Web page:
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The Netherlands’ chemical industry is booming, and it’s making a huge impact on the Dutch economy in the progress. It's the fourth-biggest chemical producer in Europe and provides jobs for 46,000 people.
woman doing her job as a researcher in a laboratory
©ANP Foto: Miguel Angel Partrido Garcia

A location at the heart of Europe

Many of the world’s leading multinational chemical companies are located in the Netherlands, such as AkzoNobel, Royal Dutch Shell , DSM , Purac , MSD and ECN . Alongside these companies, our universities and research institutes – including the University of Twente , TNO (the Netherlands Organisation for Applied Scientific Research), the (TU Delft) Delft University of Technology, the University of Groningen , and (e/TU) Eindhoven University of Technology are making significant scientific advances.

As with multiple other industries in the Netherlands, one of the biggest perks of the Netherlands for the chemistry sector is our location at the heart of Europe. The access this offers to the European market – 170 million consumers within a 500-kilometre radius – is unparalleled. The Netherlands also occupies a central position of the greater Antwerp-Rotterdam-Rhein-Ruhr Area (ARRRA), one of the biggest chemistry clusters in the world. Around 30 percent of the sector’s turnover in Europe are made here.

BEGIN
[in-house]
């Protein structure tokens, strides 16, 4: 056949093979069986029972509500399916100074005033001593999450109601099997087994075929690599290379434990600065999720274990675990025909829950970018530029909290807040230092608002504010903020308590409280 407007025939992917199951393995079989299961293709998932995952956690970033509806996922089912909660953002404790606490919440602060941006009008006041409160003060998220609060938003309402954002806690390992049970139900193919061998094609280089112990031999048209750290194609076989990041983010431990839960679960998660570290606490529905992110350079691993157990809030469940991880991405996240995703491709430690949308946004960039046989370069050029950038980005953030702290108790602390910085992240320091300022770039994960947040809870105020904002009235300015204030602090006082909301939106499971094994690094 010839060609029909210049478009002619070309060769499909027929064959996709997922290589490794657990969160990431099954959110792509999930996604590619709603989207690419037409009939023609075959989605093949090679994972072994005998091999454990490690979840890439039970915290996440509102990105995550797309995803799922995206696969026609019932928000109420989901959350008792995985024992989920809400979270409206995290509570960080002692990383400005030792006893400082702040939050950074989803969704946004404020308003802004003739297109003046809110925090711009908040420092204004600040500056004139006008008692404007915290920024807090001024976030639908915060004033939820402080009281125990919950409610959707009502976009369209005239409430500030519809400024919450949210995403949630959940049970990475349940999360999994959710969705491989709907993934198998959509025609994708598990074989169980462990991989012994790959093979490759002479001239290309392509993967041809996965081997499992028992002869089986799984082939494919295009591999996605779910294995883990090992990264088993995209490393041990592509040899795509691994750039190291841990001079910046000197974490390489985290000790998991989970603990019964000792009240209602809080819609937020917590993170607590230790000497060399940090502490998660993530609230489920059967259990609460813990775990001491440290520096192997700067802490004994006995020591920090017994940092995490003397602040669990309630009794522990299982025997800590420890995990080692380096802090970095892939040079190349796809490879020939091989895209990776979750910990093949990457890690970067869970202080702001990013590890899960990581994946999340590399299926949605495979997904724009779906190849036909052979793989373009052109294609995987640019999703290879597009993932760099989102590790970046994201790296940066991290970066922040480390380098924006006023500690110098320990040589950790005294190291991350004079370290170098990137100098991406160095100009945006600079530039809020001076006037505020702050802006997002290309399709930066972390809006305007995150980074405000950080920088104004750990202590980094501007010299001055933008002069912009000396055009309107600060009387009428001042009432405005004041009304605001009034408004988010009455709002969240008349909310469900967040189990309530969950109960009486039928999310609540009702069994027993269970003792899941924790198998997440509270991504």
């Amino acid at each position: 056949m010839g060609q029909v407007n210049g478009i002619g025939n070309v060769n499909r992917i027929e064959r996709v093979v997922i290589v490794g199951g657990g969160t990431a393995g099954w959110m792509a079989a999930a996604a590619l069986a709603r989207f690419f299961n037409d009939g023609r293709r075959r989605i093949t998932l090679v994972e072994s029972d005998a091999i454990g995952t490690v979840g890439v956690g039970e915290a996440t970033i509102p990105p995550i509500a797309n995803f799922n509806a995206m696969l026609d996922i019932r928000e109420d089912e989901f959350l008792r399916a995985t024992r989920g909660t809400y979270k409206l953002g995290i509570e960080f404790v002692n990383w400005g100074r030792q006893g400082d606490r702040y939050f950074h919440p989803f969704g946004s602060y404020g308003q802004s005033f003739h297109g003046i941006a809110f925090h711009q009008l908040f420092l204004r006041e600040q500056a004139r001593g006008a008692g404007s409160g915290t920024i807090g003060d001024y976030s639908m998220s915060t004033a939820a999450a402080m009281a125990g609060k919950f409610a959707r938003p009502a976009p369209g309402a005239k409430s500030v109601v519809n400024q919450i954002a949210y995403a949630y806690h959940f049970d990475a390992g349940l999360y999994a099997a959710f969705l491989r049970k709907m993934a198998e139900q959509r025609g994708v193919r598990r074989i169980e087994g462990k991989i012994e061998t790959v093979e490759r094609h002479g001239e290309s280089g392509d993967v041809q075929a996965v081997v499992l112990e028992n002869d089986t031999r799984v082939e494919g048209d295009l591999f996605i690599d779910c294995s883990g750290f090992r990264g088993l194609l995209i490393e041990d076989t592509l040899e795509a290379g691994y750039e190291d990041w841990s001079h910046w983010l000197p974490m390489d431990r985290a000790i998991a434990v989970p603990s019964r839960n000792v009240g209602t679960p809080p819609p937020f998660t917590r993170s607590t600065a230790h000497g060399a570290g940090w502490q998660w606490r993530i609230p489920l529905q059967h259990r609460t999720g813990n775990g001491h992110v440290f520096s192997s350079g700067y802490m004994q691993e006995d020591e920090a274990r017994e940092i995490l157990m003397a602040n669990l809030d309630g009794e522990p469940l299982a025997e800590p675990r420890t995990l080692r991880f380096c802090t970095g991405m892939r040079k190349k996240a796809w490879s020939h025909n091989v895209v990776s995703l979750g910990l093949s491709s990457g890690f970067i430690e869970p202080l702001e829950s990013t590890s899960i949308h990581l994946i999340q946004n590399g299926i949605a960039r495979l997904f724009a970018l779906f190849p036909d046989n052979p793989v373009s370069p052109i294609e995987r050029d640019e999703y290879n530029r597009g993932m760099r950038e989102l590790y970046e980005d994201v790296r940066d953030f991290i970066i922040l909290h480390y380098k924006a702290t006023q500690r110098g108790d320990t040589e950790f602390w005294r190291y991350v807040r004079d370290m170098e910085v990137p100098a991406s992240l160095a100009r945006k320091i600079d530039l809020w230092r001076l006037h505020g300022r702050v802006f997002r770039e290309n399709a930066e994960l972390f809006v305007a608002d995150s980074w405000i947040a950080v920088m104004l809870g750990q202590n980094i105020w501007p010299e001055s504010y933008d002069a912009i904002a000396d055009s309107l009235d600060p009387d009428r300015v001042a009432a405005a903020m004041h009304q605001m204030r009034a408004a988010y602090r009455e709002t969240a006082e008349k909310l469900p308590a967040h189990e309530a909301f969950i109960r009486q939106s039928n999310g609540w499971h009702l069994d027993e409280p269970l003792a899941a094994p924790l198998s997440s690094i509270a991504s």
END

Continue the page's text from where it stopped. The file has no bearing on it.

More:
Innovation and green solutions in chemistry

Within the chemical industry, there have been major efforts on sustainable innovations, with a focus on creating smart materials and solutions that can be used in other sectors,  including life sciences and health, energy, food, and security. The Netherlands’ biggest innovation park in chemistry is Limburg’s Chemelot , where a business community for chemistry and materials occupies an area of more than 800 hectares.


Picture of a building at Brightlands Chemelot Campus

Chemistry hubs in the Netherlands

Within Chemelot, the Brightlands Chemelot Campus is the first European Circular Hub for materials research and innovation. Similarly, Emmen hosts companies aiming at creating biodegradable consumer products and ‘cleaning up’ the plastic industry. In Delfzijl, the focus is on intermediate chemicals and the creation of a circular plastic chain. Finally, one of the largest chemistry hubs in northwestern Europe is in Zeeland, where Dow , Yara , ICL-IPTrinseo, and other major players are located.